To the Home Page of the National Humanities Center Web Site National Humanities Center Teacher Professional Development Program  contact us | site guide | search 
Teacher Professional Development Program HomeToolbox LibraryThe Triumph of Nationalism/The House Dividing, 1815-1850
The Triumph of Nationalism/The House Dividing
Topic: Culture of the Common ManTopic: Cult of DomesticityTopic: ReligionTopic: ExpansionTopic: America in 1850
Topic: Culture of the Common Man
Overview of Triumph of Nationalism
Resource Menu: Culture of the Common Man
Text 1. Andrew Jackson
Text 2. Mark Twain
Text 3. Thomas W. Dorr
Text 4. Mechanics/Workers
Text 5. Richard Allen and David Walker
Text 6. Nathaniel Hawthorne
» Reading Guide
•  Link

Text 7. James Fenimore Cooper
Text 8. Ralph Waldo Emerson
Text 9. John C. Calhoun
Text 10. Walt Whitman

RESOURCE MENU » Reading Guide Link

Reading Guide
6.  Nathaniel Hawthorne, "My Kinsman, Major Molineux," 1831, pub. 1832/1851

Published the same year as Jackson's veto message. Robin, "a youth of barely eighteen" and a second son with no hope of inheriting the farm, arrives in town after dark to seek his kinsman Major Molineux, who, he is sure, will help establish him in the world. He wanders the town, unable to locate the major, until the end of the story when a mob introduces him to his relative. By 1832 the American Revolution was over half a century old. The founding generation had passed from the scene, and a new generation was trying to figure out what kind of country the United States would be. They were, in effect, taking an adolescent nation into adulthood. In this story the initiation of a young man reflects the coming of age of a young nation. Could be used with students. 13 pages.

Discussion questions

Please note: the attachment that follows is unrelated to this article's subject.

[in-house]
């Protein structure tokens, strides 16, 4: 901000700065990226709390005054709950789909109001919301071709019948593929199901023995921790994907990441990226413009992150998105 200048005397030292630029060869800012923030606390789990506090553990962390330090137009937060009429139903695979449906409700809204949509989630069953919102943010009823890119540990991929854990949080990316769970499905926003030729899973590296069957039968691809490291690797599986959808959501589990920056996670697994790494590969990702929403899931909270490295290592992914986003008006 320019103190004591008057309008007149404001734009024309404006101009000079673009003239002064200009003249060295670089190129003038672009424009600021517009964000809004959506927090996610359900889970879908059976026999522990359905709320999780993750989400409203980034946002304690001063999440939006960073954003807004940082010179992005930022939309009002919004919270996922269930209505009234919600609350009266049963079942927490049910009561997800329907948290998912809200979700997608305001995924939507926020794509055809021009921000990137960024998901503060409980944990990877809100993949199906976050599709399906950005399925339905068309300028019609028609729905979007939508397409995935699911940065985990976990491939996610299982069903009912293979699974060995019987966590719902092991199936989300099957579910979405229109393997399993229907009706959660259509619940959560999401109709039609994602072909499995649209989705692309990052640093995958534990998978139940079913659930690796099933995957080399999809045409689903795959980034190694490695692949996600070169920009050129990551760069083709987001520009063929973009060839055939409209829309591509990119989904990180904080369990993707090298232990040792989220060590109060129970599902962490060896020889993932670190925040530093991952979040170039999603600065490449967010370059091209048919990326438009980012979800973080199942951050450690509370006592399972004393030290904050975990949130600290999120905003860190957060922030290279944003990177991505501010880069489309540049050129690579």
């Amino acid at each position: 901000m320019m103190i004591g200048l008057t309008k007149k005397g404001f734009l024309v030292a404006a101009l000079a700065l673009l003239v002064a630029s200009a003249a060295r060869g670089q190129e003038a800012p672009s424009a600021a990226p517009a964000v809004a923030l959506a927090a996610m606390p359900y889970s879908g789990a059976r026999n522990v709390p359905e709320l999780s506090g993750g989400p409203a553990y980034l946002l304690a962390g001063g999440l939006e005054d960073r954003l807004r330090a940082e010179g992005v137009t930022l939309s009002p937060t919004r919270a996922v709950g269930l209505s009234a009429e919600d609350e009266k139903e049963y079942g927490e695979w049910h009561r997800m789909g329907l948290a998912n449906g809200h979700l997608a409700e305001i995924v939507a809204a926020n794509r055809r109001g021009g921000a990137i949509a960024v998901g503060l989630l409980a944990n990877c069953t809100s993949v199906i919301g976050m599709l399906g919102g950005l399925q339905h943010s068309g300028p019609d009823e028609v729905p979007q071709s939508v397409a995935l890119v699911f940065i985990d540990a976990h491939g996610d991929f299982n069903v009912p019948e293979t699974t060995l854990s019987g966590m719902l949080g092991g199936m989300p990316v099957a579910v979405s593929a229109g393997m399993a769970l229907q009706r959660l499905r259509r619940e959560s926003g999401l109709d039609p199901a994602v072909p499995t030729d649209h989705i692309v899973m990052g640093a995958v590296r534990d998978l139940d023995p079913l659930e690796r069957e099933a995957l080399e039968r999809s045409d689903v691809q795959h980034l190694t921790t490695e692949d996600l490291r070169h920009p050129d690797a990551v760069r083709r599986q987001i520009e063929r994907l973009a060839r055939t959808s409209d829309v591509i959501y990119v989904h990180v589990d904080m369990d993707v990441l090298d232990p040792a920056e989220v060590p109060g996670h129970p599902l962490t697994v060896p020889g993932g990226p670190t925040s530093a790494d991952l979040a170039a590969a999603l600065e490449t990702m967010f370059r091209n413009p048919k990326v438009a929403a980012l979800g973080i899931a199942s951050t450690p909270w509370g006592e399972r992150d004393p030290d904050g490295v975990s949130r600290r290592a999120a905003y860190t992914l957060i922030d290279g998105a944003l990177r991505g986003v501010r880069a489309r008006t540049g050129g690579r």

·  Although the story is set before the American Revolution, to what extent is Hawthorne writing about the 1830s?
  ·  How would you characterize the society depicted in the story?
  ·  In what ways is this a distinctly American initiation story?
  ·  What is the significance of the story's urban setting?
  ·  What does Robin have to learn about maneuvering in the new world in which he finds himself?
  ·  What is Hawthorne's attitude toward the common man?
  ·  Note the different cultural groupings Robin encounters. Where does he fit in?
  ·  What is Hawthorne's attitude toward the mob that marches through the town at the story's conclusion?
  ·  What seems to be ascendant in the story—a growing sense of national identity or a sense of national fragmentation?

Reading highlights
  ·  Note how much society is in flux.
  ·  Note the interplay of honor and shame and the way this culture uses them to make one join it.
  ·  Compare Hawthorne's mob with Twain's circus crowd/mob in Huckleberry Finn.
  ·  Compare this story to the Election Day scene in The Scarlet Letter.

» Link

Topic Framing Questions
  •  How did Americans respond to the emergence of a functioning democracy in which the majority of free adult males could vote?
  •  How did Northerners view the purposes of political rights and power?
  •  How did Southerners view them?

Toolbox: The Triumph of Nationalism / The House Dividing
Common Man | Cult of Domesticity | Religion | Expansion | America in 1850

HOME | Contact Us | Site Guide | Message Boards | Search

Teacher Professional Development Program
National Humanities Center
Web site comments and questions, contact:
Copyright 2002 National Humanities Center. All rights reserved.
Revised: June 2006